There has been a general downward trend in rates of self-reported non-fatal workplace accidents in the last two decades. Since 2000/01, the estimated rate has dropped by around half, says the HSE’s statistics. Meanwhile, there has been an estimated decrease of 58% in employer-reported non-fatal injury since 1986/87.

However, although these accidents are becoming less likely to happen to workers – as health and safety practices become more robust across all industries – those that do happen can have huge impacts.

This is why it’s vital to seek out the right help when an incident like this affects you.

Image credit: Pop Nukoonrat

Helping workers with ‘common mental disorders’ should be high on health agenda

Chief medical officer Professor Dame Sally Davies has highlighted a key issue for the health service to tackle nationally in her latest annual report – calling for better support for those suffering from mental health issues.

With between 60-70 per cent of people with common mental disorders such as depression and anxiety currently in work, Dame Sally has identified the amount of days off work currently taken by this section of people as having a major detrimental effect on the UK economy.

Figures show there has been a 24 per cent increase in the number of working days lost to stress, depression and anxiety since 2009.

And now she has called for more to be done to help people battling mental illness to remain in work, speeding up care through the health system.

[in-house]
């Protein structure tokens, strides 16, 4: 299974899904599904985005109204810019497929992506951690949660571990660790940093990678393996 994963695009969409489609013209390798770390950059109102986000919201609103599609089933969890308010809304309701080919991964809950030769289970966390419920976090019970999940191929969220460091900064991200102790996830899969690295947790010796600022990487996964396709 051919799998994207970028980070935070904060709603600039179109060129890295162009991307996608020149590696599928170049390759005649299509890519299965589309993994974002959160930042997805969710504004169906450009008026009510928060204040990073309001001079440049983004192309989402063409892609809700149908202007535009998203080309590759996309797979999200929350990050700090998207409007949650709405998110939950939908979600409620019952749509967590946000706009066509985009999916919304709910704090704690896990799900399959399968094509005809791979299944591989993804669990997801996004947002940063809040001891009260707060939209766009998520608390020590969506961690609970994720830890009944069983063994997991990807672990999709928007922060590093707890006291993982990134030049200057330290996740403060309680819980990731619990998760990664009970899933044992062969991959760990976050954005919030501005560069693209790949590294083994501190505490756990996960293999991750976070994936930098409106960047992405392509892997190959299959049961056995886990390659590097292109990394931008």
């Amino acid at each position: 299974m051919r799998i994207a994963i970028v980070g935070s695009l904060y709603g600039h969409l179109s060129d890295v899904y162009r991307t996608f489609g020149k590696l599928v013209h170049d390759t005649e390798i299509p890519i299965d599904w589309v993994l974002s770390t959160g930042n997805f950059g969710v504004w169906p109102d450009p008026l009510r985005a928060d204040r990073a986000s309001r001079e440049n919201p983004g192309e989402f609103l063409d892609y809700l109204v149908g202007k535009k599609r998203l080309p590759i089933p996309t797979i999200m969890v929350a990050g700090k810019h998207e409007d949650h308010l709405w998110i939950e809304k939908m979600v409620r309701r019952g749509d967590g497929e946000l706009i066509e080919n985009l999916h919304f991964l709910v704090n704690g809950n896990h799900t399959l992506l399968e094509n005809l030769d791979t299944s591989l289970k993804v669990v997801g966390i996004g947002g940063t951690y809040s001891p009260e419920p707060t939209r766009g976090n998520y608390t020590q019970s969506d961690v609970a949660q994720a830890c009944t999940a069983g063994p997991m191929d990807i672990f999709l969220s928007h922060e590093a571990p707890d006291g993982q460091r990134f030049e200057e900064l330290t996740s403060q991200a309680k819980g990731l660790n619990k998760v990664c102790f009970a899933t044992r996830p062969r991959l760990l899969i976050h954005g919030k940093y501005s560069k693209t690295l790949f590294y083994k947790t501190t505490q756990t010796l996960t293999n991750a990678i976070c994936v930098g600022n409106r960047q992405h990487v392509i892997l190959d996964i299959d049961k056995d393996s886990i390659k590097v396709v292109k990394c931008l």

Her report certainly made interesting reading, both to the business and health sectors, claiming mental health issues are leading to 70 million working days being lost in the UK each year, a total cost in excess of £100bn last year.

“The costs of mental illness to the economy are astounding,” she concluded.

“One of the stark issues highlighted in this report is that 60-70 per cent of people with common mental disorders such as depression and anxiety are in work, so it is crucial that we take action to help those people stay in employment to benefit their own health as well as the economy.

“Through this report, I urge commissioners and decision-makers to treat mental health more like physical health.  Anyone with mental illness deserves good quality support at the right time.”

The report has certainly brought a positive response, and thrown the issue into the national spotlight.

Stephen Dalton, chief executive of the NHS Confederation’s Mental Health Network, welcomed the “bold report”, saying it has made an “important contribution to a long overdue national debate.”

And Dr Peter Carter, chief executive and general secretary of the Royal College of Nursing added that the treatment gap for people with mental health problems can no longer be ignored.

“Not only are people with mental health problems in need of better support for their mental health conditions, but there is an unacceptable and preventable level of correlation with physical ill health,” he said.

At Neil Hudgell Solicitors, we have a dedicated, sympathetic team of medical negligence and personal injury solicitors who have more than 20 years’ experience working on a no win no fee basis.